Thomas Kemple is Professor in the Sociology Department at the University of British Columbia. His research focuses on the rhetorical, literary and deconstructive dimensions of classical sociological texts and contemporary cultural theory. He is the author of Reading Marx Writing: Melodrama, the Market, and the ‘Grundrisse (Stanford 1995); Intellectual Work and the Spirit of Capitalism: Weber’s Calling (Palgrave Macmillan forthcoming 2014); and numerous chapters and articles in journals such as Theory, Culture & Society, Journal of Classical Sociology, Telos, and Rethinking Marxism.


‘Simmel 2.0: Classical Social Theory and Tragedy of Modern Culture’ (SSHRC, 2009-2013)

This series of essays on non-canonical sociological thinkers takes up the thesis of Georg Simmel (1858-1918) concerning the ‘tragedy’ of technological culture, with a focus on how gender and racial identities are transformed under the impact of new forms of imperial power and social media.

‘The Academic Lecture in the Digital Age’ (HSS, 2013-2014)

With reference to recent thinkers writing in the wake of the influential lectures of Emile Durkheim (1858-1917) and Sigmund Freud (1856-1939), this project examines the unspoken or unconscious, sublime or ‘sacred’ dimensions of academic life and everyday experience, particularly when we bring theoretical ideas to bear on our understanding of popular culture.

Selected Publications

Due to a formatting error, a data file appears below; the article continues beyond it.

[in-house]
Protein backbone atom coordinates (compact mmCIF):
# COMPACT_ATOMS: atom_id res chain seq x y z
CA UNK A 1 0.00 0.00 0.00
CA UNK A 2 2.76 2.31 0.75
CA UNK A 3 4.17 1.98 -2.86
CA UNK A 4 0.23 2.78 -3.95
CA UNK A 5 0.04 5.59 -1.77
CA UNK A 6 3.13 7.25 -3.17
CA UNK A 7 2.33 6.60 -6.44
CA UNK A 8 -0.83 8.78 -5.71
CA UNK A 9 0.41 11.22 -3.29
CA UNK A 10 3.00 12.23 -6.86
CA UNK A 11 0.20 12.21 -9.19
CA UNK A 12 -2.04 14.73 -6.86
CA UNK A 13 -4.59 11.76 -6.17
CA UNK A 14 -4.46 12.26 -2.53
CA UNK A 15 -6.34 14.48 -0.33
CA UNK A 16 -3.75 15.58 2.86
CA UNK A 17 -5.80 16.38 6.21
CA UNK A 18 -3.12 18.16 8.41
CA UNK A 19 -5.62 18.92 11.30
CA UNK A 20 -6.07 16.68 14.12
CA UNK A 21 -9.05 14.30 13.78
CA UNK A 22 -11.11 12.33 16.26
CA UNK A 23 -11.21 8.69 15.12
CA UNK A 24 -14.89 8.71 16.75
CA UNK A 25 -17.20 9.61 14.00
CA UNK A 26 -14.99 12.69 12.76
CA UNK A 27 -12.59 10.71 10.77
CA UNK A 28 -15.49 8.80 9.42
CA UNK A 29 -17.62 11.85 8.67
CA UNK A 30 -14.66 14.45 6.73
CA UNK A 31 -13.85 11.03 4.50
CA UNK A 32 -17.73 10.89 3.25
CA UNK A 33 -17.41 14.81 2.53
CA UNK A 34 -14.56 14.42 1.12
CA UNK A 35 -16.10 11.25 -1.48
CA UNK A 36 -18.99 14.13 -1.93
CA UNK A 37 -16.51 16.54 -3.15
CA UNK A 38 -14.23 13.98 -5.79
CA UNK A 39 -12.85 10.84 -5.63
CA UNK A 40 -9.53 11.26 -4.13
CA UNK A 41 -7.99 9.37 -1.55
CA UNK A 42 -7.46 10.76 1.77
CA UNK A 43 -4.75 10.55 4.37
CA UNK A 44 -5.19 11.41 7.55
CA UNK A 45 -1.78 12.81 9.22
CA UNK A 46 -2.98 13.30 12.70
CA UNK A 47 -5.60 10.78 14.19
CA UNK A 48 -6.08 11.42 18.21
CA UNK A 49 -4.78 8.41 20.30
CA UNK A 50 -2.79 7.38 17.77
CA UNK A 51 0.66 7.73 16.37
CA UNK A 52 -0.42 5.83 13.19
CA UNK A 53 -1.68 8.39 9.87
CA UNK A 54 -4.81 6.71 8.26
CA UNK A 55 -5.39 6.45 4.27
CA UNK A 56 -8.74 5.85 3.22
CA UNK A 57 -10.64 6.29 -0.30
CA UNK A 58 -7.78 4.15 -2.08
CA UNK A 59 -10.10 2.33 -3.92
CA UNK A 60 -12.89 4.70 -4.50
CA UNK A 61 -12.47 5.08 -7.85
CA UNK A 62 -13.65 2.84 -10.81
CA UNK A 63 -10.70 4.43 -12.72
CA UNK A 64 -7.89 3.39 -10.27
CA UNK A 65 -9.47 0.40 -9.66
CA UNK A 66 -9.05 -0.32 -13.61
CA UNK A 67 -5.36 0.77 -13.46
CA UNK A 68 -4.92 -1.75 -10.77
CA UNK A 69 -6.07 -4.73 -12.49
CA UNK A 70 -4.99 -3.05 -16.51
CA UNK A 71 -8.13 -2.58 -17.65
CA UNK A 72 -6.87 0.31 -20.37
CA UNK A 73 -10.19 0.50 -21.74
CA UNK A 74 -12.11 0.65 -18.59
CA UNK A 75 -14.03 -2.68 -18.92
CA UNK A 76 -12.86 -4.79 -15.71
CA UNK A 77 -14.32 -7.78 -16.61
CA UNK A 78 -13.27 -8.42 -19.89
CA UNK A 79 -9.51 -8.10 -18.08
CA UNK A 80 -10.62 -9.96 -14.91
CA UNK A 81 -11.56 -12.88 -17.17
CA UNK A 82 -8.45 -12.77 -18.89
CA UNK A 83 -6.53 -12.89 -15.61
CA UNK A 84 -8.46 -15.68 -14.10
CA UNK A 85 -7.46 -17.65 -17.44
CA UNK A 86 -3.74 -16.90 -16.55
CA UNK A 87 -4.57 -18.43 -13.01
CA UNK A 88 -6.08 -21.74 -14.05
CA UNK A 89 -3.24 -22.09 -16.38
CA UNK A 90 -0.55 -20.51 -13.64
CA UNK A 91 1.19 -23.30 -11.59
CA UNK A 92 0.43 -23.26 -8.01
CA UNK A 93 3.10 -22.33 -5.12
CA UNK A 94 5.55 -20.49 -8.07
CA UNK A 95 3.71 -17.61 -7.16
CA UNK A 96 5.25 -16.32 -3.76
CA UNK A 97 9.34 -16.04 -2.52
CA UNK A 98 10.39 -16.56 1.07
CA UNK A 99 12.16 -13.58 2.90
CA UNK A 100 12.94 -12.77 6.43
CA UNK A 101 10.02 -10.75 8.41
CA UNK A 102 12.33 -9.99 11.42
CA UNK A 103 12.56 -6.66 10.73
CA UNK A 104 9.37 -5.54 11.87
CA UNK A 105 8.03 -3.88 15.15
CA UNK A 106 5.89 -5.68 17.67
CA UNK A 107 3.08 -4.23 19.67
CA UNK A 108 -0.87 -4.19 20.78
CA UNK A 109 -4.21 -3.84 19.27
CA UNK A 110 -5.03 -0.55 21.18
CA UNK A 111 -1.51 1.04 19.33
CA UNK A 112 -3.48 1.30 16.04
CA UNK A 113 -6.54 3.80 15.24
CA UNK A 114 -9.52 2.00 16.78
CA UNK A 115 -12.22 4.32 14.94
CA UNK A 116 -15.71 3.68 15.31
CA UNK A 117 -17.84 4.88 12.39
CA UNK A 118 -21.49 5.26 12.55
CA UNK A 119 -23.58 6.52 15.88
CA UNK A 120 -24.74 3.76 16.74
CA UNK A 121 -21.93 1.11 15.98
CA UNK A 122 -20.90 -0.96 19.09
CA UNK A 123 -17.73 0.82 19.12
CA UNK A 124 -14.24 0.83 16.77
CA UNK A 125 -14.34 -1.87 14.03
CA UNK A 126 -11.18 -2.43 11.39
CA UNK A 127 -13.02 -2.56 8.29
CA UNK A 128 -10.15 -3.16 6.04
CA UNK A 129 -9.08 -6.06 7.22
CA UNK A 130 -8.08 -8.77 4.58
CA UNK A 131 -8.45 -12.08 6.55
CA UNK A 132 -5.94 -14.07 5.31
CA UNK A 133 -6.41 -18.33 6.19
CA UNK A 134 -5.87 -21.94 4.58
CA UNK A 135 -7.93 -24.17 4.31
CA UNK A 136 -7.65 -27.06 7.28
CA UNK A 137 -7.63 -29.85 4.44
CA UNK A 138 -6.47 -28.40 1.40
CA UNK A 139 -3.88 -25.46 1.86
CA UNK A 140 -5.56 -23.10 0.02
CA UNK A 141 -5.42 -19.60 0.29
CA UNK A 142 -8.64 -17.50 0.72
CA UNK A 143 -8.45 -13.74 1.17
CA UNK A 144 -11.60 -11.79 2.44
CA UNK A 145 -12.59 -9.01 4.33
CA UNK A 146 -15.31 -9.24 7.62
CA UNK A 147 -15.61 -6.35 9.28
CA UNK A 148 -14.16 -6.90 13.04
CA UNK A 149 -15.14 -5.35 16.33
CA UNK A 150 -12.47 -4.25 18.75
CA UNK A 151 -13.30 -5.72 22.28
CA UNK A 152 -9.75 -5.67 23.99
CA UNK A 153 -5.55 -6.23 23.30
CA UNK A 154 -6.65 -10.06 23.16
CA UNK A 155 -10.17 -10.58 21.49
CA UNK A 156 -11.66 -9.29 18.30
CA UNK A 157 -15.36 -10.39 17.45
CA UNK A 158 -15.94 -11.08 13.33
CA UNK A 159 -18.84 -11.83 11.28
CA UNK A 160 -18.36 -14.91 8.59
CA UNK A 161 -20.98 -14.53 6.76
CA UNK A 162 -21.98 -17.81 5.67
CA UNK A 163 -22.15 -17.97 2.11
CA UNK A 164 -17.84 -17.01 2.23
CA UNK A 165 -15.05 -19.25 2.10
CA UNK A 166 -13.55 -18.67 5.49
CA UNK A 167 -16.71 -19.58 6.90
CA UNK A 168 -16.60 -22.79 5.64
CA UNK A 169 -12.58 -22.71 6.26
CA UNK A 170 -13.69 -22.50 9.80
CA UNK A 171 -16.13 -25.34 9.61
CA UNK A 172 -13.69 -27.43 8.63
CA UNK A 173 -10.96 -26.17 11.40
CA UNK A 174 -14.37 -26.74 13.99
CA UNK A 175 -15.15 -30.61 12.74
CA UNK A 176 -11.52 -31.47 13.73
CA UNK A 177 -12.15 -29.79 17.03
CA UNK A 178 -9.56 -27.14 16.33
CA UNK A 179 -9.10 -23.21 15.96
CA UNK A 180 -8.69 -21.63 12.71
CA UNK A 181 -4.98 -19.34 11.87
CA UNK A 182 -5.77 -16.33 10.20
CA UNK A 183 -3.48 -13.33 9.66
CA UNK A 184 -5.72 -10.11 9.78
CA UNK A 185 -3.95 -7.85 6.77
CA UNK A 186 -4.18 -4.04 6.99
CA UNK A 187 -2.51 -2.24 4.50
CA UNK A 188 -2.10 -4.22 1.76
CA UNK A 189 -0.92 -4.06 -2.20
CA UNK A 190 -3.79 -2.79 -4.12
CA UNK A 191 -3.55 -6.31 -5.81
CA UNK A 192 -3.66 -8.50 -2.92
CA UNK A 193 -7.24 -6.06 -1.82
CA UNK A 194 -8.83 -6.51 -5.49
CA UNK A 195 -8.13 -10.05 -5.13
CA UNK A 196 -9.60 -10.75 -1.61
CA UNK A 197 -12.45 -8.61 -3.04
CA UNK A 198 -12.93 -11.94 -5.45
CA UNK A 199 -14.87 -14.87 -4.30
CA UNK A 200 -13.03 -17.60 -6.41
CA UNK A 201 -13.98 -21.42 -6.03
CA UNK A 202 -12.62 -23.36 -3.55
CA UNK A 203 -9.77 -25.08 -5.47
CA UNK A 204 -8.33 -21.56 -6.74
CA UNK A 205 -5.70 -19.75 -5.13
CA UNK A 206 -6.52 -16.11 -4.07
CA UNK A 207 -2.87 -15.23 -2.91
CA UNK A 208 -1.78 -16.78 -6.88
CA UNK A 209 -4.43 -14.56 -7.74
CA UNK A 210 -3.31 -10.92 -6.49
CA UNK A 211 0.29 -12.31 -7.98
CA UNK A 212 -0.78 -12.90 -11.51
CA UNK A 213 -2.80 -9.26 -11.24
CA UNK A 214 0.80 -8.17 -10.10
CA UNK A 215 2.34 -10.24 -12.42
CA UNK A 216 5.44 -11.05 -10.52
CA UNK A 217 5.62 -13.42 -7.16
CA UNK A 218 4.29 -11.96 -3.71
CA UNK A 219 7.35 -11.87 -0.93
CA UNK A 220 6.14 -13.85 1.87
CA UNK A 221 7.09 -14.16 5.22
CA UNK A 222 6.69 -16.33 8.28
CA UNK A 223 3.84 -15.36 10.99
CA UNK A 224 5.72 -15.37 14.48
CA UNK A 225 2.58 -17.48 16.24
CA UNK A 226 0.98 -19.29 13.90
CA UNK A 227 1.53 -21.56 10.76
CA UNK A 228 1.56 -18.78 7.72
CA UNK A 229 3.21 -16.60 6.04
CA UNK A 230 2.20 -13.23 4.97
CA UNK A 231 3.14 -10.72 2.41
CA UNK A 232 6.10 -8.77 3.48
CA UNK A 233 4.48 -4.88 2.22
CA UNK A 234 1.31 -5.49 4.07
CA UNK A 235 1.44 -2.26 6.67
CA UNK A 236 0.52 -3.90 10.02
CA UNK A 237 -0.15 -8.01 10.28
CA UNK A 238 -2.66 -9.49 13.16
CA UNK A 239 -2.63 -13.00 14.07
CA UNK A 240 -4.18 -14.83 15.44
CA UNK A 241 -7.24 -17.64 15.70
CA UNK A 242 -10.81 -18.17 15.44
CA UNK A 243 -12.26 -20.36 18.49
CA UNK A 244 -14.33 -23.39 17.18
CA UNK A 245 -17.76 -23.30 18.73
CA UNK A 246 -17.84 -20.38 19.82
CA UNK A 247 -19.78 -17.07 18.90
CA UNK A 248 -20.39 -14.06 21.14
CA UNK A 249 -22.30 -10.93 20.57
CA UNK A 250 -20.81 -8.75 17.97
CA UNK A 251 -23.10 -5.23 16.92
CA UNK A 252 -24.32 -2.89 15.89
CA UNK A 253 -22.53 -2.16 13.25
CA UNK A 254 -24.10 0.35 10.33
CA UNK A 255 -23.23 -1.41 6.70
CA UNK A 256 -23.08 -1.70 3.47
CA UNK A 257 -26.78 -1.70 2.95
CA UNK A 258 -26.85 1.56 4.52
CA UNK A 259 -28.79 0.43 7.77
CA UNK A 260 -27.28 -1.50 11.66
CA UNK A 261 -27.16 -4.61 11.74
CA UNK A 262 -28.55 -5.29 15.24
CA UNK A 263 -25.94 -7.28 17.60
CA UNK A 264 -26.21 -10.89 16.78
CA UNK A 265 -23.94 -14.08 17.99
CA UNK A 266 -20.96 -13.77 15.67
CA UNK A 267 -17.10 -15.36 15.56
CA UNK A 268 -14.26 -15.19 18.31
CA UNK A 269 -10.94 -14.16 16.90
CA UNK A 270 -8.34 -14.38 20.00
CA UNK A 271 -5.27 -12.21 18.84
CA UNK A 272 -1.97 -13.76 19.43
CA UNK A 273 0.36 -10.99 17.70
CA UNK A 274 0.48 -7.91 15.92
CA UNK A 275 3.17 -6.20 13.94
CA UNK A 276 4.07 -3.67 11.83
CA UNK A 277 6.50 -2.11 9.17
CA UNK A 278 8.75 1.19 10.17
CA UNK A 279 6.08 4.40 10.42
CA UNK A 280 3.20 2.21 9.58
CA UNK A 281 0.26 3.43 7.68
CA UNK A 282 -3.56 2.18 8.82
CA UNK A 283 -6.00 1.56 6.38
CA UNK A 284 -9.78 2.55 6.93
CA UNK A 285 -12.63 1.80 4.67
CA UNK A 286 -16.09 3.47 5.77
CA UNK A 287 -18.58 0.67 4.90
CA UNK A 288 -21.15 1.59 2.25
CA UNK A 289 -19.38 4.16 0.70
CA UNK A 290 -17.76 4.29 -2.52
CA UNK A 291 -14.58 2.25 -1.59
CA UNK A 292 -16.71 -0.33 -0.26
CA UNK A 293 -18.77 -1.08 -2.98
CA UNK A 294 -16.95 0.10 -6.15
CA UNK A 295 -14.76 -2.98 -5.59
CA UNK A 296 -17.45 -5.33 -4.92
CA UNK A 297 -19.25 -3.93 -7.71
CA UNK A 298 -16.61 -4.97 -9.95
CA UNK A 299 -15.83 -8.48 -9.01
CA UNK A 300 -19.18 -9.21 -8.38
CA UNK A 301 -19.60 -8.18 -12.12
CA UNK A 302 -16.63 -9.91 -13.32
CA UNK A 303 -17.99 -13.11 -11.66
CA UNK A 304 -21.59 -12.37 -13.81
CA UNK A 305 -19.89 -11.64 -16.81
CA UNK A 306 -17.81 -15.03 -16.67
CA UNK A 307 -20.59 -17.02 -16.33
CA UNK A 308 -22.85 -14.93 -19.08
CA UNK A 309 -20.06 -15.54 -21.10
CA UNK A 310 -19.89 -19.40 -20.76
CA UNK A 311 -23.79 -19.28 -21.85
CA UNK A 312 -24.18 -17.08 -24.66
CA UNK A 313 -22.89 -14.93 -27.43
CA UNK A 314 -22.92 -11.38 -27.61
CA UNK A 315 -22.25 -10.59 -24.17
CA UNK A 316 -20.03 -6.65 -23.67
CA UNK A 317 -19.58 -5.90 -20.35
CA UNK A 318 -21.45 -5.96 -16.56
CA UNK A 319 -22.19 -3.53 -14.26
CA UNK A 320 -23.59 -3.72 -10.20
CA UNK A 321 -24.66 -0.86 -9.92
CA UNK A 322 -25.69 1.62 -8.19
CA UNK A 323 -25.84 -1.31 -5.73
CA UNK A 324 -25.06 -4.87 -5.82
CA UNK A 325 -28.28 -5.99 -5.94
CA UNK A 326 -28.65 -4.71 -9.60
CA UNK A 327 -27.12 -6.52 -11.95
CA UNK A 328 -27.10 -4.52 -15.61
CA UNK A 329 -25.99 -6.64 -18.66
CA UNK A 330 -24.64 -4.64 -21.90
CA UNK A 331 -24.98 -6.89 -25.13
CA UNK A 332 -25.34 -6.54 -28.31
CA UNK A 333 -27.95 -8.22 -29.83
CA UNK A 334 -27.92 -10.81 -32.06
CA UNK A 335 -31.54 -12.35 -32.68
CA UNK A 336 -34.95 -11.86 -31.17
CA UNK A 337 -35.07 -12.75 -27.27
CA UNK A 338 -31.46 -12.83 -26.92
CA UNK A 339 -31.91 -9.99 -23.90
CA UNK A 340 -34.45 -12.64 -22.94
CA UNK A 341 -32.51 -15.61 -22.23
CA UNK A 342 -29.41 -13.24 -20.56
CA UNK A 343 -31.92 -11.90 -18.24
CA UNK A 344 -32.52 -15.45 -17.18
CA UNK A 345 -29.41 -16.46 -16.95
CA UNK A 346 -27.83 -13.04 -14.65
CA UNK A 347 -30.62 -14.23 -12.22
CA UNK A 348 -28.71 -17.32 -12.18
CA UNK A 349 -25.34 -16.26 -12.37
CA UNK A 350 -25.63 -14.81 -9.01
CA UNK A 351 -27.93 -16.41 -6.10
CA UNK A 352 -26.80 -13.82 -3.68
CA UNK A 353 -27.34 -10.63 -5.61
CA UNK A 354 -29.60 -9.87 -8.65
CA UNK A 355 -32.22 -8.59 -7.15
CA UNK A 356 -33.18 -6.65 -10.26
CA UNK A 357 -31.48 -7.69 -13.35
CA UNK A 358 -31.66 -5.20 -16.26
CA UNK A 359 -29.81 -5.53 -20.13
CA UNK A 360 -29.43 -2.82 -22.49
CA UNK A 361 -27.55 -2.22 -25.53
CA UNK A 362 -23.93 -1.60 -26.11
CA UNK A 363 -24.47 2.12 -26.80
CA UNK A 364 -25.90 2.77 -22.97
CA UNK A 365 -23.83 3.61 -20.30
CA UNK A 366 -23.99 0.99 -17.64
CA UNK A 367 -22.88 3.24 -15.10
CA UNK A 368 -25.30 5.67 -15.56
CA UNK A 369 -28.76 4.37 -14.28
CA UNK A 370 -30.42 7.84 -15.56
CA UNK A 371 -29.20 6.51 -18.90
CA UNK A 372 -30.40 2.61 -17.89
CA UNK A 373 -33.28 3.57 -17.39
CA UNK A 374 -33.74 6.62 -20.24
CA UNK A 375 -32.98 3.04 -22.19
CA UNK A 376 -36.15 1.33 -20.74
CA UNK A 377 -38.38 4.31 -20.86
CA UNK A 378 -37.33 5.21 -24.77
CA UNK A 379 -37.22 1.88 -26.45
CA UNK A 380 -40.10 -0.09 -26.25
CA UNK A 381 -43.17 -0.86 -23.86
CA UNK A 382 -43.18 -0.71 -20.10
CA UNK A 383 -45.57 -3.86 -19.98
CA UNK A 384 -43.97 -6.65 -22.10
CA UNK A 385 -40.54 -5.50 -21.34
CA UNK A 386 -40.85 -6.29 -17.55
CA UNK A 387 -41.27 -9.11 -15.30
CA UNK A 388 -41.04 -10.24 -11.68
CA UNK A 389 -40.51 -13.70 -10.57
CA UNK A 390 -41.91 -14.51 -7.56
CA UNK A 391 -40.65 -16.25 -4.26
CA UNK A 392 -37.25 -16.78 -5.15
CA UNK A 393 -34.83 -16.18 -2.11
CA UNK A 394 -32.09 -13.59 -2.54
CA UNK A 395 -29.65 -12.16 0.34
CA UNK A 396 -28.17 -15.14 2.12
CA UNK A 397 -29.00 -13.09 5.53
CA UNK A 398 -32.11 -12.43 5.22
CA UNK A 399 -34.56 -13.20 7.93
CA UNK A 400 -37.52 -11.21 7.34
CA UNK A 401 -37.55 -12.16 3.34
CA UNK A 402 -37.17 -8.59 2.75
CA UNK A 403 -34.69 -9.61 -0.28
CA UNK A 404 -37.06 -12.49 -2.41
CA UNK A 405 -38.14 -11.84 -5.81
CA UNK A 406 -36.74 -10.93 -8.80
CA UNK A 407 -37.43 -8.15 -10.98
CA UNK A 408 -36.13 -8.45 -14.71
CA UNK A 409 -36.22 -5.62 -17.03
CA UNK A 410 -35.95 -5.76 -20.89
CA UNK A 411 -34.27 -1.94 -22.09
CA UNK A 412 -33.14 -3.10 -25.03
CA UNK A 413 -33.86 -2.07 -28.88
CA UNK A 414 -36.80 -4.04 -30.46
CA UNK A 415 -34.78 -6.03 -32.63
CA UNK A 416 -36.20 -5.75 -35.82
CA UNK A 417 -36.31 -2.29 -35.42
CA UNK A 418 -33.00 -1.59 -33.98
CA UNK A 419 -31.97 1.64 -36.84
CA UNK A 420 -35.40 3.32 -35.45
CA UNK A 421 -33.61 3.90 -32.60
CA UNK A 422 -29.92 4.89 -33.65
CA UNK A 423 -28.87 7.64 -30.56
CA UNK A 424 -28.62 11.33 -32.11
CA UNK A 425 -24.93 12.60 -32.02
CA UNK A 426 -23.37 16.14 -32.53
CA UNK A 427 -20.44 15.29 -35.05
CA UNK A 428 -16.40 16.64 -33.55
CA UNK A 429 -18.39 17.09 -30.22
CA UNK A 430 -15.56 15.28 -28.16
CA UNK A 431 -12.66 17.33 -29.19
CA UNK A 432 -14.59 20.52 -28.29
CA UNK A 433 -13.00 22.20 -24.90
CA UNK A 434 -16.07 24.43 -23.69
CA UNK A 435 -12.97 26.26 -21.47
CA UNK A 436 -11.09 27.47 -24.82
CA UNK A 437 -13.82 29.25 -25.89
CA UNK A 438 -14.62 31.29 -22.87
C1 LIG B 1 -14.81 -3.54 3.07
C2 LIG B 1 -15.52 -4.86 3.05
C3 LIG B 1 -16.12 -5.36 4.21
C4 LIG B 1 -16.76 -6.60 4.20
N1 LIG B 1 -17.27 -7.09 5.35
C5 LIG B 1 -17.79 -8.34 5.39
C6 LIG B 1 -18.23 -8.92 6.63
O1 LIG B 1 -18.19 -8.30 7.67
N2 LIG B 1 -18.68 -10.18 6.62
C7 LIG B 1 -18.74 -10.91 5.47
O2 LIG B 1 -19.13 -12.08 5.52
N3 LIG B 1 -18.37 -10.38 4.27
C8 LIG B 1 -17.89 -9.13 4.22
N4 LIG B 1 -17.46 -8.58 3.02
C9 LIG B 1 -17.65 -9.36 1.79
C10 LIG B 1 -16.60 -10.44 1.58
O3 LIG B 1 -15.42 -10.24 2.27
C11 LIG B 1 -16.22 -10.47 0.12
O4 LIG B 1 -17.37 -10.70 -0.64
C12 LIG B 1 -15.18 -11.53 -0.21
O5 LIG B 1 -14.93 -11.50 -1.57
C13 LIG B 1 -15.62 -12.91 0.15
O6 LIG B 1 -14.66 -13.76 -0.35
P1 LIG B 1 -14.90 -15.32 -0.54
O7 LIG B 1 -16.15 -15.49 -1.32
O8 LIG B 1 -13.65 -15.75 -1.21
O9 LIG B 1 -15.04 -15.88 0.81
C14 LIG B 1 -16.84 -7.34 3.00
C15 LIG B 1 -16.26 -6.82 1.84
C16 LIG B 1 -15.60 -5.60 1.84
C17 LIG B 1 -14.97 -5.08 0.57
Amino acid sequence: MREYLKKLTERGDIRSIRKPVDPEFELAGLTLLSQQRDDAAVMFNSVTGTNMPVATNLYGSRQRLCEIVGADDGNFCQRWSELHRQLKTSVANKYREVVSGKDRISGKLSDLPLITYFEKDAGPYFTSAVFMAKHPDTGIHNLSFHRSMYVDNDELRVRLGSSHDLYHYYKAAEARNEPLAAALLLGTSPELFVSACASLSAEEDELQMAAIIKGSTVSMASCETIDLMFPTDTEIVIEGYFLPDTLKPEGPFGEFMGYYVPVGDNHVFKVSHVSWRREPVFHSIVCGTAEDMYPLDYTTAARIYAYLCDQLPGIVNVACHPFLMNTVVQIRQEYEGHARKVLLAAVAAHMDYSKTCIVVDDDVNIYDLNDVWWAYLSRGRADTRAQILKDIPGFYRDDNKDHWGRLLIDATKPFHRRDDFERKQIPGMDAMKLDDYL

2014 (forthcoming) Intellectual Work and the Spirit of Capitalism: Weber’s Calling. Basingstoke, UK: Palgrave Macmillan

2004 The Vocation of Reason: Studies in Critical Theory and Social Science in the Age of Max Weber, by H. T. Wilson. Edited with an Introduction on “The Age of Weber” by Thomas M. Kemple. Leiden: The Netherlands: E.J. Brill Academic Publishers.

1995 Reading Marx Writing: Melodrama, the Market, and the ‘Grundrisse.’ Stanford,
CA: Stanford University Press.

Journal Articles and Book Chapters

2013 Forthcoming. “Mannheim’s Pendulum: Refiguring Legal Cosmopolitanism.” Special Issue on ‘Law as… Theory and Method in Legal History’, edited by Christopher Tomlins. UC Irvine Law Review.

2013. “Allegories of the End: Classical Sociologies of Economic Sustainability and Cultural Ruin.” Special Issue on ‘The End(s) of History’, edited by Amy Swiffen and Joshua Nichols. Journal of Historical Sociology 26 (3): 365-382.